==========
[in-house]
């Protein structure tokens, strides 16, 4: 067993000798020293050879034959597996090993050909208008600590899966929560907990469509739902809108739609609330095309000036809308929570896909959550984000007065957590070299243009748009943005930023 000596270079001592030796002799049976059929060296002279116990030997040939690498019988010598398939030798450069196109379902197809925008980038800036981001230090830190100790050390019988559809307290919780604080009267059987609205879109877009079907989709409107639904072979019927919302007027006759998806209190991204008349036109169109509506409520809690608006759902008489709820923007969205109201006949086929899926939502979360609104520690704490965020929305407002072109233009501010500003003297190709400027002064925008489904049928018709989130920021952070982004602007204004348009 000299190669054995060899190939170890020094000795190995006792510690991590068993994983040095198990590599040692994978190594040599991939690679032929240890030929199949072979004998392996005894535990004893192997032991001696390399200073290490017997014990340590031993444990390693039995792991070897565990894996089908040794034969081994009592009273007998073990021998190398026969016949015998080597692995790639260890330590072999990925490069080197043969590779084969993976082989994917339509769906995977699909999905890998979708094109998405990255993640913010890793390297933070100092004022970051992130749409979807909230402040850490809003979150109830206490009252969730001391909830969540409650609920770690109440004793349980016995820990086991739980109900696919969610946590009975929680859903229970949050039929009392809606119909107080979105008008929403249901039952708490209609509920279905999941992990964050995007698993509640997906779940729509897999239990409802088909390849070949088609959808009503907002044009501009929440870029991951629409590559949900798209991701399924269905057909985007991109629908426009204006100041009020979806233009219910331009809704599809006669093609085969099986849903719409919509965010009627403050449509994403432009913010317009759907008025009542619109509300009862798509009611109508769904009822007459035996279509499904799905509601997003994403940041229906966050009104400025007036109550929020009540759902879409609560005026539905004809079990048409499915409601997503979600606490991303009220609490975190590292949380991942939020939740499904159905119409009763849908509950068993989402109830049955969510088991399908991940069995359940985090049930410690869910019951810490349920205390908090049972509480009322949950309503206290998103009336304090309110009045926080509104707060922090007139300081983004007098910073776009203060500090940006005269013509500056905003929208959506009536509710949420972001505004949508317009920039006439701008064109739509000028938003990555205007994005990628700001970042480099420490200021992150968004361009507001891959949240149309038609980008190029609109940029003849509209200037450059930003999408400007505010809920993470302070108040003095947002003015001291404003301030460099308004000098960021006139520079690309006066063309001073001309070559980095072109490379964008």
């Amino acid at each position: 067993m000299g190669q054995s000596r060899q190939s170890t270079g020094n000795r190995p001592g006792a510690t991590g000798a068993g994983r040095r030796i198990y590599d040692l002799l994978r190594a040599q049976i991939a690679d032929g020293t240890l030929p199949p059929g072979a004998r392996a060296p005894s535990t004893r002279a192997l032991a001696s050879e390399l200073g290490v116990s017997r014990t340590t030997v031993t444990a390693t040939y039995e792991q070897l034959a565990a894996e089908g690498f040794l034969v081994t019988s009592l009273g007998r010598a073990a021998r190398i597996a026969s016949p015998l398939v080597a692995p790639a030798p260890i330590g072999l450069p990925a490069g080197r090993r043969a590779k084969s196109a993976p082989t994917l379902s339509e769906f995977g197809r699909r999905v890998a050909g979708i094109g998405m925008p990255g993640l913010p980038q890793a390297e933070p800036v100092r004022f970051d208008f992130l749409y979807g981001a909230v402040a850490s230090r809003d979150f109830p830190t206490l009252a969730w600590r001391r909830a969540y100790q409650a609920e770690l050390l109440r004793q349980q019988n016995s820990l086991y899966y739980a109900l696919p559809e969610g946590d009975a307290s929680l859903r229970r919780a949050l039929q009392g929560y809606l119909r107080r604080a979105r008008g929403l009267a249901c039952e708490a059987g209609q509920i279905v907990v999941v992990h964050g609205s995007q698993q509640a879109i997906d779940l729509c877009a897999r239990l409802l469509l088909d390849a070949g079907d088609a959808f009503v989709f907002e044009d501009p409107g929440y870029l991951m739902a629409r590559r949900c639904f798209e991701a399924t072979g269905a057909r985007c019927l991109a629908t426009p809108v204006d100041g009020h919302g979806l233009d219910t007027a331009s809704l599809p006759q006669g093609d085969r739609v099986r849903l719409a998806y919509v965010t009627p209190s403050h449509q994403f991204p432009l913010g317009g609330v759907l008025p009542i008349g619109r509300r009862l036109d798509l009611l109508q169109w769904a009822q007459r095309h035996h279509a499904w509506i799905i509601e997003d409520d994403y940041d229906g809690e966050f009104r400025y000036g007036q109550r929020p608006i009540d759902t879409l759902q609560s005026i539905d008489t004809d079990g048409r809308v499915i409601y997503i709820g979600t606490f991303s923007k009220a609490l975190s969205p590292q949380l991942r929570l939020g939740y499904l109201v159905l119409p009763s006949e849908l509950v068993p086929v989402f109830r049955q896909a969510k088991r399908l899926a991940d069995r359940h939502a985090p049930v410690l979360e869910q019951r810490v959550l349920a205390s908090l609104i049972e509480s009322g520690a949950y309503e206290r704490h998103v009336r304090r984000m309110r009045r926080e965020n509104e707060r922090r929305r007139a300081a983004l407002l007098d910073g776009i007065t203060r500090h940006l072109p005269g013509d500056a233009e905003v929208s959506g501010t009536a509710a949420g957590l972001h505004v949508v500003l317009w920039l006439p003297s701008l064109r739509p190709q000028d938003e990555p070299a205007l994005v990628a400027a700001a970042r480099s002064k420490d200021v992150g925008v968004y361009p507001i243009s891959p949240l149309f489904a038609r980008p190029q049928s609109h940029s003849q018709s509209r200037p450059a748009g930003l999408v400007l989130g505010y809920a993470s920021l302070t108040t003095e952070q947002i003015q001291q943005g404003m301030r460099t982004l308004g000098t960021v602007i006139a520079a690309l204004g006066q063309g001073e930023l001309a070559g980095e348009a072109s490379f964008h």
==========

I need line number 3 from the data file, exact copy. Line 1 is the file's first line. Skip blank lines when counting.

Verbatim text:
């Amino acid at each position: 067993m000299g190669q054995s000596r060899q190939s170890t270079g020094n000795r190995p001592g006792a510690t991590g000798a068993g994983r040095r030796i198990y590599d040692l002799l994978r190594a040599q049976i991939a690679d032929g020293t240890l030929p199949p059929g072979a004998r392996a060296p005894s535990t004893r002279a192997l032991a001696s050879e390399l200073g290490v116990s017997r014990t340590t030997v031993t444990a390693t040939y039995e792991q070897l034959a565990a894996e089908g690498f040794l034969v081994t019988s009592l009273g007998r010598a073990a021998r190398i597996a026969s016949p015998l398939v080597a692995p790639a030798p260890i330590g072999l450069p990925a490069g080197r090993r043969a590779k084969s196109a993976p082989t994917l379902s339509e769906f995977g197809r699909r999905v890998a050909g979708i094109g998405m925008p990255g993640l913010p980038q890793a390297e933070p800036v100092r004022f970051d208008f992130l749409y979807g981001a909230v402040a850490s230090r809003d979150f109830p830190t206490l009252a969730w600590r001391r909830a969540y100790q409650a609920e770690l050390l109440r004793q349980q019988n016995s820990l086991y899966y739980a109900l696919p559809e969610g946590d009975a307290s929680l859903r229970r919780a949050l039929q009392g929560y809606l119909r107080r604080a979105r008008g929403l009267a249901c039952e708490a059987g209609q509920i279905v907990v999941v992990h964050g609205s995007q698993q509640a879109i997906d779940l729509c877009a897999r239990l409802l469509l088909d390849a070949g079907d088609a959808f009503v989709f907002e044009d501009p409107g929440y870029l991951m739902a629409r590559r949900c639904f798209e991701a399924t072979g269905a057909r985007c019927l991109a629908t426009p809108v204006d100041g009020h919302g979806l233009d219910t007027a331009s809704l599809p006759q006669g093609d085969r739609v099986r849903l719409a998806y919509v965010t009627p209190s403050h449509q994403f991204p432009l913010g317009g609330v759907l008025p009542i008349g619109r509300r009862l036109d798509l009611l109508q169109w769904a009822q007459r095309h035996h279509a499904w509506i799905i509601e997003d409520d994403y940041d229906g809690e966050f009104r400025y000036g007036q109550r929020p608006i009540d759902t879409l759902q609560s005026i539905d008489t004809d079990g048409r809308v499915i409601y997503i709820g979600t606490f991303s923007k009220a609490l975190s969205p590292q949380l991942r929570l939020g939740y499904l109201v159905l119409p009763s006949e849908l509950v068993p086929v989402f109830r049955q896909a969510k088991r399908l899926a991940d069995r359940h939502a985090p049930v410690l979360e869910q019951r810490v959550l349920a205390s908090l609104i049972e509480s009322g520690a949950y309503e206290r704490h998103v009336r304090r984000m309110r009045r926080e965020n509104e707060r922090r929305r007139a300081a983004l407002l007098d910073g776009i007065t203060r500090h940006l072109p005269g013509d500056a233009e905003v929208s959506g501010t009536a509710a949420g957590l972001h505004v949508v500003l317009w920039l006439p003297s701008l064109r739509p190709q000028d938003e990555p070299a205007l994005v990628a400027a700001a970042r480099s002064k420490d200021v992150g925008v968004y361009p507001i243009s891959p949240l149309f489904a038609r980008p190029q049928s609109h940029s003849q018709s509209r200037p450059a748009g930003l999408v400007l989130g505010y809920a993470s920021l302070t108040t003095e952070q947002i003015q001291q943005g404003m301030r460099t982004l308004g000098t960021v602007i006139a520079a690309l204004g006066q063309g001073e930023l001309a070559g980095e348009a072109s490379f964008h």